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Why Are The New York Times' Tours Of Iran Controversial?

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Why Are The New York Times' Tours Of Iran Controversial?

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Why Are The New York Times' Tours Of Iran Controversial?

Why Are The New York Times' Tours Of Iran Controversial?

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The New York Times is conducting cultural tours of Iran at the same time a Washington Post reporter has been imprisoned there for more than 500 days. NPR's Scott Simon speaks with NPR's David Folkenflik about the controversial program.

SCOTT SIMON, HOST:

The New York Times is a great newspaper. It also has a gift shop, a wine club and offers travel experiences called Times Journeys that include the occasional company of Time staffers. There are trips to Austria, Shakespeare's England, historic Berlin, delicious Sicily and Iran. Jason Rezaian of The Washington Post has been imprisoned in Iran for more than 500 days. James Kirchick of Foreign Policy magazine was among those who've questioned if The Times should be involved, quote, "in a venture with an authoritarian regime holding an American journalist hostage." NPR's media correspondent David Folkenflik joins us from New York. David, thanks so much for being with us.

DAVID FOLKENFLIK, BYLINE: Of course.

SIMON: Is The Times in the recreation business with a regime that they've criticized for imprisoning a U.S. reporter?

FOLKENFLIK: You know, I don't think The Times looks at it that way. It's certainly in business with a travel company that really does the heavy lifting and the logistics of these companies. And assuredly some benefit accrues to the Iranian government for that financially and also benefits by virtue of the fact that The Times is seen to be visiting it and in some ways endorsing the idea of travel to Iran. I reached out to The Times and they've decided not to comment publicly about this. But they do note they go to a number of other countries, including China and Cuba that have also been, you know, accused of repressive practices and rightly so. And they feel that they're helping to bring understanding of those cultures rather than providing an endorsement of those regimes.

SIMON: But they certainly won't put Evin Prison on the itinerary.

FOLKENFLIK: No, I think there's some restrictions on what tourists and what travel - Americans travelers can do in that country. At the same time, there are no resections on what The Times journalists who are helping to lead those tours can say.

SIMON: Has there been a contrary reaction?

FOLKENFLIK: Well, there's been some resistance. I mean, Ali, the brother of Jason Rezaian, has objected to this. And in fact, I understand there's some colleagues of Jason's who object to this, not really on optics but on the principle that The times, which has been, as you said, a champion of the need to release him and of the need for there to be freedom of expression and the release of political prisoners in Iran more generally. For The Times to do this somehow seemingly provides some kind of seal of endorsement for the Iranians. I did reach out a number of other human rights activists, both on journalist issues and more generally. And it was interesting how pragmatic some of them were, that the idea was that they felt that there actually needed to be more travel, more interaction with Iran as a way of trying to open up ties between Iranian people, both thought leaders and everyday people with Americans, as way of breathing some liberty and life in there and to bring some understanding of the way in which the Iranian people think back to this country. After all, many Iranians are quite sympathetic to the U.S. and kind of aspire and yearn to the kinds of values that we embrace here.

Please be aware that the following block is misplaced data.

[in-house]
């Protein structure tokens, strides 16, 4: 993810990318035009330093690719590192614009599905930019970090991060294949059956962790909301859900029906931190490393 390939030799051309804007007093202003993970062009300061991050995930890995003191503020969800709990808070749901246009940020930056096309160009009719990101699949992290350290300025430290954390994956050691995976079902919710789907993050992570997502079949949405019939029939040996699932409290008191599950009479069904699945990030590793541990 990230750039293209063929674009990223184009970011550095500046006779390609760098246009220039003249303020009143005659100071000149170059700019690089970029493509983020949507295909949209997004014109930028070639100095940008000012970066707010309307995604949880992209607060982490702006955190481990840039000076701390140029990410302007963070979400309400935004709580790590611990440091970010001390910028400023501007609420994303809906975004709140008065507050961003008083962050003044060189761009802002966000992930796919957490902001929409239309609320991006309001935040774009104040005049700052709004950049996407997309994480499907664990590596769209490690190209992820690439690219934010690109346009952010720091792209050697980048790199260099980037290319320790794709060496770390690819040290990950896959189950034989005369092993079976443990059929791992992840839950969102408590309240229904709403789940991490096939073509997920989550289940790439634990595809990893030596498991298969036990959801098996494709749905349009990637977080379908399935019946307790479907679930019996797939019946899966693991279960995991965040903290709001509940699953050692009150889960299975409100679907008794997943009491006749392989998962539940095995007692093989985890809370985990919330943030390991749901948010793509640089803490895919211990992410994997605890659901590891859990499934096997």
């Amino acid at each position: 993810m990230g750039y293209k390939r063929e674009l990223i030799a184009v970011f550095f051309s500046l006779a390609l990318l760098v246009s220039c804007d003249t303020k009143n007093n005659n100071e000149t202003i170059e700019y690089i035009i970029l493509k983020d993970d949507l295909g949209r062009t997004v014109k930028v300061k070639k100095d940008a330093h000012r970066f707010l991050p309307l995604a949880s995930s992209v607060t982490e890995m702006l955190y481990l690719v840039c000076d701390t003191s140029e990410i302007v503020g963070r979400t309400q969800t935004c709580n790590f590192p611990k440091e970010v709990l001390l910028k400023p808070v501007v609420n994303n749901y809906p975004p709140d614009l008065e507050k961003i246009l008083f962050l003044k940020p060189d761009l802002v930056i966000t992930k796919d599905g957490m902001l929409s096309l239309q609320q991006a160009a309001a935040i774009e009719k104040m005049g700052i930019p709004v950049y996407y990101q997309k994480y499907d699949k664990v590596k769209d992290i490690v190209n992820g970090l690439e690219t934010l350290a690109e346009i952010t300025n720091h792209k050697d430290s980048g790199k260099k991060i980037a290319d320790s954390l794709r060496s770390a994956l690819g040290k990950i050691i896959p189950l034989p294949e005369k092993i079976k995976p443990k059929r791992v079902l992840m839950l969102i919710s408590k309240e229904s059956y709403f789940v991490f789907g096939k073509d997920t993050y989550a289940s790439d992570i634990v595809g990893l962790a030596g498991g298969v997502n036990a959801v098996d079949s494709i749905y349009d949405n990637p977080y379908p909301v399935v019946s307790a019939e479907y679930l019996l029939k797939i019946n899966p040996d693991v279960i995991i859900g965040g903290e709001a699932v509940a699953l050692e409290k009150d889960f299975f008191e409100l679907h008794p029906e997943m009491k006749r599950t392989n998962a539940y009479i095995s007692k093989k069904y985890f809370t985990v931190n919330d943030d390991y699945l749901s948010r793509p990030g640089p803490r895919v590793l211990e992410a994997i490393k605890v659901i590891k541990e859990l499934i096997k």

SIMON: According to reports, the Iran trips are selling fast at more than $7,000 a pop. Is this a moneymaking venture for The Times or something else?

FOLKENFLIK: This is a profitable venture for The Times. But this is not erasing the hundreds of millions of dollars that have been wiped away by the tectonic shifts in the newspaper business, things lost from such items as classified advertising, national advertising and the like. This is a very modest moneymaker for them. But they are offering this to their most passionate and well-heeled patrons, if you will, as a way of, I think, cementing a tie between the newspaper and these more affluent subscribers and readers, people who are devoted to them. You know, it'll be a modest moneymaker and more of a branding exercise than anything else.

SIMON: NPR's David Folkenflik, thanks so much.

FOLKENFLIK: You bet.

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